Originally, I considered putting the public domain music I found and arranged into a vaudeville show with two pianos.  Two pianos were not out of the question as accompaniment in smaller towns on the vaudeville circuit and I've done enough duo piano and duet arrangements that it made sense to score it that way.  But then I started to think that a vaudeville show would be somewhat limited.  To do it right, there'd have to be some comedy routines and a juggler or dog act.  That reduces the music to 6 to 8 people singing and/or dancing for 10 to 15 minutes each.  And while I enjoy arranging for pianos, I decided that I've already done that.

Thus, things changed.  I started grouping songs so there'd be a sequence of ragtime songs and not-ragtime songs, song and dance, inventions (songs about cars, telephones and movies), The Great War, prohibition, music from theater (George Cohan, Jerome Kern, Eubie Blake, and a song by the great female impressionist of his day, Julian Eltinge), blues and such.  For a reason that now escapes me, I borrowed some books on orchestrating.  I found one called "The Sound of Broadway Music," not so much a how to as a book about the legendary orchestrators.  And then, behold, "The Complete Idiot's Guide to Arranging and Orchestrating."  Well.  The title said it all.  And it was quite good.  Thorough and I didn't feel I needed a master's to get started.  

And with that, the concept of the evening changed, so that now it's kind of "Ain't Misbehavin'" but bigger.  I want 8 singers (4/4), at least two each to be dancers, but all of them are expected to be able to at least move with music.  Since this is a pretend production, I also want the swings and understudies to be part of the few large production numbers (like they are in the opening audition of "A Chorus Line").  

The orchestra needs 14 (or 15) musicians and a conductor.  The major disappointment is that I've limited myself to 4 violins and a plucked string bass.  String bass occasionally doubles on tuba.  One of  the violinists doubles on viola to give the limited section a little mellowness.  Two trumpets and a trombone.  Alto and tenor sax, clarinet, and flute, with flute also doubling on oboe.  The piano wafts from not being necessary to being an essential part of the number.  (The fights with the producer have been infuriating.  I'd love a larger pit orchestra, with more strings and more brass; additional musicians cost additional bucks, of course, so the producer is dragging his heels.)  (I can't tell the shrink that because he'd want to know who the producer is.  "Oh.  It's the other voice in my head."  He sometimes takes me too seriously as it is.)  We're negotiating over whether to have a drummer and percussionist or just a drummer.  (It's somewhat moot because, after all this time, I still can't figure out how to create the drum set stuff, but I put drum set and percussion lines on the score, just in case it comes to me.)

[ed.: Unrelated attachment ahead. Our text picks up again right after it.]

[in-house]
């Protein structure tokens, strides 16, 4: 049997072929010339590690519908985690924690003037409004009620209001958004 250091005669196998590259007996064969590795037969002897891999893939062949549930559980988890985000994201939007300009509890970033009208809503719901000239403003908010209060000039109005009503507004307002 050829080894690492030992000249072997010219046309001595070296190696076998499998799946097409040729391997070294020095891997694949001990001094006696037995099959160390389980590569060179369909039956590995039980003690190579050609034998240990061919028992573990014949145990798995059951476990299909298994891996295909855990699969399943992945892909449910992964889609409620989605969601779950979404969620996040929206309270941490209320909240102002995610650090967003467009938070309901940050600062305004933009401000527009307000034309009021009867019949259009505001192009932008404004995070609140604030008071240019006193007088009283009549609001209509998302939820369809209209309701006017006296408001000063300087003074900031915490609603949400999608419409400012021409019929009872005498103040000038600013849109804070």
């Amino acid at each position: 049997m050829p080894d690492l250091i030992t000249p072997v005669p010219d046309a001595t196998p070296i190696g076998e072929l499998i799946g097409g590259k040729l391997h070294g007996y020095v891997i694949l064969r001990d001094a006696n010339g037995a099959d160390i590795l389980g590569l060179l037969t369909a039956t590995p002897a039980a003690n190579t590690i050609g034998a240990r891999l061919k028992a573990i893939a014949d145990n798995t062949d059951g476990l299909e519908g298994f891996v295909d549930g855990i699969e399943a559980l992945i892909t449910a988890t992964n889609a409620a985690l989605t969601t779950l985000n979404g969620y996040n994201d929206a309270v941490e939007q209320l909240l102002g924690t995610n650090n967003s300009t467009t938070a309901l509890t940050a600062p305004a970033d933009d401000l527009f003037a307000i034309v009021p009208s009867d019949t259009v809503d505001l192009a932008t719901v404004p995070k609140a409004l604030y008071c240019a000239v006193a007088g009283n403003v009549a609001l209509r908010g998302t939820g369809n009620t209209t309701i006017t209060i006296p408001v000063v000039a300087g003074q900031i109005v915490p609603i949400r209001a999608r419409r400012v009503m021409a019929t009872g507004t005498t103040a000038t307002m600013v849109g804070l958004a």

I really, truly do understand that none of this will see the light of day (or the light of a music stand).  Ain't nobody in Harrisburg who'll put on a show that doesn't already have a New York reputation.  But orchestrating is fascinating.  I've done a few very small ensembles, but this is cool...writing with the same musicians in mind and trying to think of neat things to have them do while not overpowering the singer.  When to use everybody and when to use just the piano.  My shrink assures me I'm not nuts.  I like his attitude, but at times I wonder.  This hasn't become an obsession, but it's been a great way to spend evenings.

Hope summer is going well for you.  Take good care.


Wednesday, August 7, 2013

Dirt Racin'

After my parents got tired of going to Rocky Springs Park every Saturday night (see below), they decided it was time to make one of my father's dreams come true...own and race a stock car.  Every weekend we lugged the car (usually a 1930 or '31 Ford coupe) on the top of a large flatbed and trundled off to Lincoln Speedway (near Hanover, PA) on Friday nights, Lancaster Speedway on Saturday nights, and Mason-Dixon Speedway (near Rising Sun, MD) on Sunday afternoons.  The US may have had NASCAR, but WE had the Penn-Mar Racing Association.  My father, my uncle and two of my father's friends were the mechanics.  We hired drivers.  The first was not aggressive and was replaced by a far better (and much more handsome) driver.  By the 5th year, we had captured #1 in the championship rankings, which apparently was the goal because we never raced again.